Norine Smith: A Happy Warrior for Causes Big and Small By BECKY O’MALLEY

Friday July 01, 2005

“If I can’t dance, it’s not my revolution,” Emma Goldman famously said. Norine Smith danced her way through many of the revolutions of the last 50 years and had a fine time of it. She came from a quintessential San Francisco Irish background, born in 1938 as number four of six kids of Cornelius (Connie) and Nora Smith, both immigrants from Ireland, and raised in the outer Sunset District. She went to all-girl Mercy High School in the late ‘50s, then on to UC Berkeley where she majored in mathematics, which few women did in those days. She always said she chose math because she noticed that she was the only woman in her math classes, and she wanted to do things that women weren’t allowed to do. A tall, striking redhead, she worked a bit as a model while she was in school. After graduation in 1960 she entered the new field of computer programming, where she worked throughout her professional life. Norine was very proud of having run her own business as a computer contractor for major corporations in a period when few women ran their own businesses, even fewer of them in the high tech world. 

Her son Daniel Smith-Rowsey was born in 1971 when she was living in Sausalito, and soon thereafter she moved to Berkeley as a single mother to raise him. She’d always been interested in progressive causes, and Berkeley gave her new opportunities to enter the fray, especially after her son was grown and she had retired. In the last 10 years of her life she became a well-known figure on the Berkeley political scene, with a vigorous confident voice and red curls bouncing as she spoke. She was one of the first to insist that citizens should be instrumental in drafting the city’s latest General Plan. This involvement prompted her to run for City Council in District 6 in 2000, despite the fact that her Berkeley hills area had never been receptive to progressive candidates.  

In her campaign, Norine spoke up fearlessly on issues more important to people in less privileged council districts, and was proud to receive the endorsement of the Green Party. She was a great walker—for many years she walked every Friday night from her home near the Berkeley Rose Garden down to see a movie on Shattuck—which she put to good use as a candidate, making friends with many voters by going door to door throughout her district. She got a respectable vote, but she lost, which did not deter her from running again in 2004, because she enjoyed having a platform to put forward her strong opinions on a variety of topics. No cause was too large for her to take on (she marched against both Iraq wars) or too small (she campaigned to save threatened trees on the waterfront). Women’s issues remained central to her politics: She demonstrated many times outside Pasand restaurant urging that the owner be prosecuted in the death of a young woman he’d brought to this country. After she was diagnosed with breast cancer, she added her voice to those of activists in that arena as well.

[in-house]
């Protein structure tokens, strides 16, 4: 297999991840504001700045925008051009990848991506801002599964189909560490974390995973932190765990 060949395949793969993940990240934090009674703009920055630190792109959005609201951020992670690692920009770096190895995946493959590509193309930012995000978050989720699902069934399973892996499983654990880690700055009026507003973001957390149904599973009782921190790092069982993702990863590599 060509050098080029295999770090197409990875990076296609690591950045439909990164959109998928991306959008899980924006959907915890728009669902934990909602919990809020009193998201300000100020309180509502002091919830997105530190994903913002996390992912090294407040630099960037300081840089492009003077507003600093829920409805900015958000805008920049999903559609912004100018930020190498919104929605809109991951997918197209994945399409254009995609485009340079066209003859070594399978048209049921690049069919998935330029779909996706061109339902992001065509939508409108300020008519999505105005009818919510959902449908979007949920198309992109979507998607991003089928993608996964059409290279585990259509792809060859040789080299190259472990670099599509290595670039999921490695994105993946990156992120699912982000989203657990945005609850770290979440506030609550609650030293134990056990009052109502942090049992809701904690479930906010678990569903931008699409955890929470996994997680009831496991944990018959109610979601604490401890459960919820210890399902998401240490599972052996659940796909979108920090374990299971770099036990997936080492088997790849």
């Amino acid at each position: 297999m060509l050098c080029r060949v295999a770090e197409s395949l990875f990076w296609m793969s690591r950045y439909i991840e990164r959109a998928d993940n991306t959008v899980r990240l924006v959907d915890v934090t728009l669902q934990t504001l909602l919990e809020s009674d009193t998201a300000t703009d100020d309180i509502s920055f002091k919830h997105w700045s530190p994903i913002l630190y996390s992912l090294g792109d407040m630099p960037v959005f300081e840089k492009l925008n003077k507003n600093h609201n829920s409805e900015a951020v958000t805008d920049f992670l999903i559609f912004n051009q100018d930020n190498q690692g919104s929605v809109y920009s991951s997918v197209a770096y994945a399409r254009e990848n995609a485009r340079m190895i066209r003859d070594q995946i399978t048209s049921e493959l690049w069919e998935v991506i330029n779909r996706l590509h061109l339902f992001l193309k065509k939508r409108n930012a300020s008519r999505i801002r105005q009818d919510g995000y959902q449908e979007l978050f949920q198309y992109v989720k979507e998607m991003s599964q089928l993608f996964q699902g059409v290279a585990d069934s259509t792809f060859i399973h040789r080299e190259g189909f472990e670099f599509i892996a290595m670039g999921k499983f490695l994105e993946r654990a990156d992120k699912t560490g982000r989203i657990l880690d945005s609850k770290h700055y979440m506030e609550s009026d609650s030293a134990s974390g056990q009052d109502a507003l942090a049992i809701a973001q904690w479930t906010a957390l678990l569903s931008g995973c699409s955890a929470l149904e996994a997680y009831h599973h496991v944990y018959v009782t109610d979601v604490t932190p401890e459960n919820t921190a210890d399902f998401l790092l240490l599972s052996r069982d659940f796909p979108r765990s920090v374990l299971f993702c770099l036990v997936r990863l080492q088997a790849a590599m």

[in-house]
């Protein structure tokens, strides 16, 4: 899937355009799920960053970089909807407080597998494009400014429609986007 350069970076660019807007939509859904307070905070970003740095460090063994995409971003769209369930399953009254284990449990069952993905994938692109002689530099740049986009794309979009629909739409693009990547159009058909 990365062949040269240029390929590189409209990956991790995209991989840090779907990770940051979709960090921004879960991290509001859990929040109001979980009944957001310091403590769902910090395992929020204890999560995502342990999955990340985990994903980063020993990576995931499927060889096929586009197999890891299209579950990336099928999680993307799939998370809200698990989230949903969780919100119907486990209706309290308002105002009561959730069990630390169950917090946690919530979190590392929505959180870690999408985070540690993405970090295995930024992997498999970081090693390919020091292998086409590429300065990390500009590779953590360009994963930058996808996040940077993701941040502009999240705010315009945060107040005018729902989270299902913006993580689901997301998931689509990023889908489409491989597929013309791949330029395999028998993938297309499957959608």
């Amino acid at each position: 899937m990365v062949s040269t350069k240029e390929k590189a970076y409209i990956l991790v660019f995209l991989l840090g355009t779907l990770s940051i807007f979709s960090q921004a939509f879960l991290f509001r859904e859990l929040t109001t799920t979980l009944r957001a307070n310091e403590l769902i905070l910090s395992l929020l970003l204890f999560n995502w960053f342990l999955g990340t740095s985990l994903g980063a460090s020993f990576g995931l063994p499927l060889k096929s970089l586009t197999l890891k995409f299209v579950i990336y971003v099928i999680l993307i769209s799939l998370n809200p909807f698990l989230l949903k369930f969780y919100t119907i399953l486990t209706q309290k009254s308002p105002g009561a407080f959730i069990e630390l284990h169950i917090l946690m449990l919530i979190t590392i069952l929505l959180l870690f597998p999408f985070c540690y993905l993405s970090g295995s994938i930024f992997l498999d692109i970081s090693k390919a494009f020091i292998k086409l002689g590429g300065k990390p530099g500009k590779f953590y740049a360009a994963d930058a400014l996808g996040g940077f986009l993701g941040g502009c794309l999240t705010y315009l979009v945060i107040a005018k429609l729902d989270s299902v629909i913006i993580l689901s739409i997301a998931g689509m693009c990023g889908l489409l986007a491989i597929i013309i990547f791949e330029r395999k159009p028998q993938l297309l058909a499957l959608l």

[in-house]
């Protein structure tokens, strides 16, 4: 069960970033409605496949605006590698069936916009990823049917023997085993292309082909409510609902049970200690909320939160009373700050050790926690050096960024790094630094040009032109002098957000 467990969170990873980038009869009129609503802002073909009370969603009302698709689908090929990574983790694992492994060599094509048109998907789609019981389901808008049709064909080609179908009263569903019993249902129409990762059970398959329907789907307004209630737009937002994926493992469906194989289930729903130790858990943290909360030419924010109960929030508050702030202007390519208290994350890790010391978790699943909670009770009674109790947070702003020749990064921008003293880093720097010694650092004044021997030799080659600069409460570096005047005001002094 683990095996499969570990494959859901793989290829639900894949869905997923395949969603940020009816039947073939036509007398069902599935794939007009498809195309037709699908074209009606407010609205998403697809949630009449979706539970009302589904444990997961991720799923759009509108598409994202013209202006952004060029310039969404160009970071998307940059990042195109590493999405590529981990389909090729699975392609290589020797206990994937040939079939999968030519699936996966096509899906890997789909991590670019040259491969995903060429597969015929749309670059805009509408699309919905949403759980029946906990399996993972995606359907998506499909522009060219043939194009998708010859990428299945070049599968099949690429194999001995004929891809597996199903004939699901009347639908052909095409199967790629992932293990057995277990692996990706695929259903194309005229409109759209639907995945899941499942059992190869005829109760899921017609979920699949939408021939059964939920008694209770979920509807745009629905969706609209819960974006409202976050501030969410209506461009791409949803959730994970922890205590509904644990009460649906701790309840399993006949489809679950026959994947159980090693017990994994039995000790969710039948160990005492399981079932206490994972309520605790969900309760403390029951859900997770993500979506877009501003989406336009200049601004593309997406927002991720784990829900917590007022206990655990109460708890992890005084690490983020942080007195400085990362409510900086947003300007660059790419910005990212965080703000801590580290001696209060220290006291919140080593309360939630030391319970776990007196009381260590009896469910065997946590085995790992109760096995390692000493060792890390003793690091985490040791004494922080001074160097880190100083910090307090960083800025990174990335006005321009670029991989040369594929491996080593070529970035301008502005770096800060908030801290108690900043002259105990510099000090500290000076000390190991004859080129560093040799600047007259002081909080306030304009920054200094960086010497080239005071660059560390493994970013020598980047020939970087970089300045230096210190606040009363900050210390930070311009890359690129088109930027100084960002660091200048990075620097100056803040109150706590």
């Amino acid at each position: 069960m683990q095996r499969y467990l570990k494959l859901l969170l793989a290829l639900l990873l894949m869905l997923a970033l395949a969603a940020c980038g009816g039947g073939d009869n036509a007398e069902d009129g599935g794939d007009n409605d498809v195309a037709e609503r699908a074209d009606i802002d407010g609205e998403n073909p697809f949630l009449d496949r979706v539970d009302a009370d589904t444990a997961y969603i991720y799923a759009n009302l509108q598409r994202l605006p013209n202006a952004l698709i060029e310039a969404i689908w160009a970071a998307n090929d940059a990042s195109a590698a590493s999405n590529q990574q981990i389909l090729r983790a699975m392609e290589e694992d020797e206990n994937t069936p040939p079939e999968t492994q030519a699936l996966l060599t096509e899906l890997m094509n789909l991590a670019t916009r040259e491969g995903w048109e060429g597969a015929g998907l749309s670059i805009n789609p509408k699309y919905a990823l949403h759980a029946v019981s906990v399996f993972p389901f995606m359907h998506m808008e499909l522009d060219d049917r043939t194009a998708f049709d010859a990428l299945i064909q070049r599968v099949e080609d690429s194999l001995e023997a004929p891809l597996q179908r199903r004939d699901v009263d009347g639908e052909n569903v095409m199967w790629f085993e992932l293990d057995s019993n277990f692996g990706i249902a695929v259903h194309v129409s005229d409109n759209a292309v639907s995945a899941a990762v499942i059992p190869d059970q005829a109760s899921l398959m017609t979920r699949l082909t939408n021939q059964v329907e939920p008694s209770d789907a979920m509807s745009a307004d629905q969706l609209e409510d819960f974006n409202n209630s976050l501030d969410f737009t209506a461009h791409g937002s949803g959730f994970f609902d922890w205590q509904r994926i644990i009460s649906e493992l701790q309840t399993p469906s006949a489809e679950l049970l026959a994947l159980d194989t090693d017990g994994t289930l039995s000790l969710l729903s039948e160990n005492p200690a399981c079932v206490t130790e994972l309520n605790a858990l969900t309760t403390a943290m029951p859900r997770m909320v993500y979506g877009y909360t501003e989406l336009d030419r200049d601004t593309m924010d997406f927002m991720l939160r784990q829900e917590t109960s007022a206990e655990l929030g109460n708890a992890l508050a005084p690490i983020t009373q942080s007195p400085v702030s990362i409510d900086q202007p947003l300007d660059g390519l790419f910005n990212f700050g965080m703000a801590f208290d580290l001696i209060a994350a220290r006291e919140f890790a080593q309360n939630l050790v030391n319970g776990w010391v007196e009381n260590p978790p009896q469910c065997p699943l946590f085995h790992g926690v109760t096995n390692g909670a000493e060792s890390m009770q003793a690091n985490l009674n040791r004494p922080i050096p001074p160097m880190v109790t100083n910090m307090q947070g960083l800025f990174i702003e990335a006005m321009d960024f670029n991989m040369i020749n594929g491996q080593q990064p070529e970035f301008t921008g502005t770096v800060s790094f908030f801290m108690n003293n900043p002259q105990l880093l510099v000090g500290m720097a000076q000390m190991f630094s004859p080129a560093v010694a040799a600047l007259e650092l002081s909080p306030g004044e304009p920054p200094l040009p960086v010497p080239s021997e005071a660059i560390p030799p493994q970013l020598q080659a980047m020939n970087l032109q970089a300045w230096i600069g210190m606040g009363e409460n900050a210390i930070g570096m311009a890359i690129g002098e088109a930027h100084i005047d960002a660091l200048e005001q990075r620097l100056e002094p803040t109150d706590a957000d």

Norine was serious about the causes she embraced, but she also liked the good parties which are sometimes part of political activism. She was one of a small band of diehards who know that the Taiwan Restaurant is the last place open for Chinese food after late commission meetings. She was also a major fan of the Daily Planet, coming early and staying late for the paper’s launch and anniversary parties.  

In the Bay area, Norine will be missed by friends and co-conspirators much too numerous to list, including me. Kathy Donaher, another Irish-American who met Norine more than 40 years ago and has been her fast friend ever since, came out from Boston to take care of her in her last week. Her son Daniel, who now lives in Southern California, survives, along with her brother Jim Smith and his wife Julie, nieces Maureen and Colleen Smith and Norine Tweedy and nephews Aran and Brian Smith and Michael Emerson.  

A memorial gathering will take place at noon on Saturday, July 2, at the Berkeley Rose Garden at Euclid and Eunice.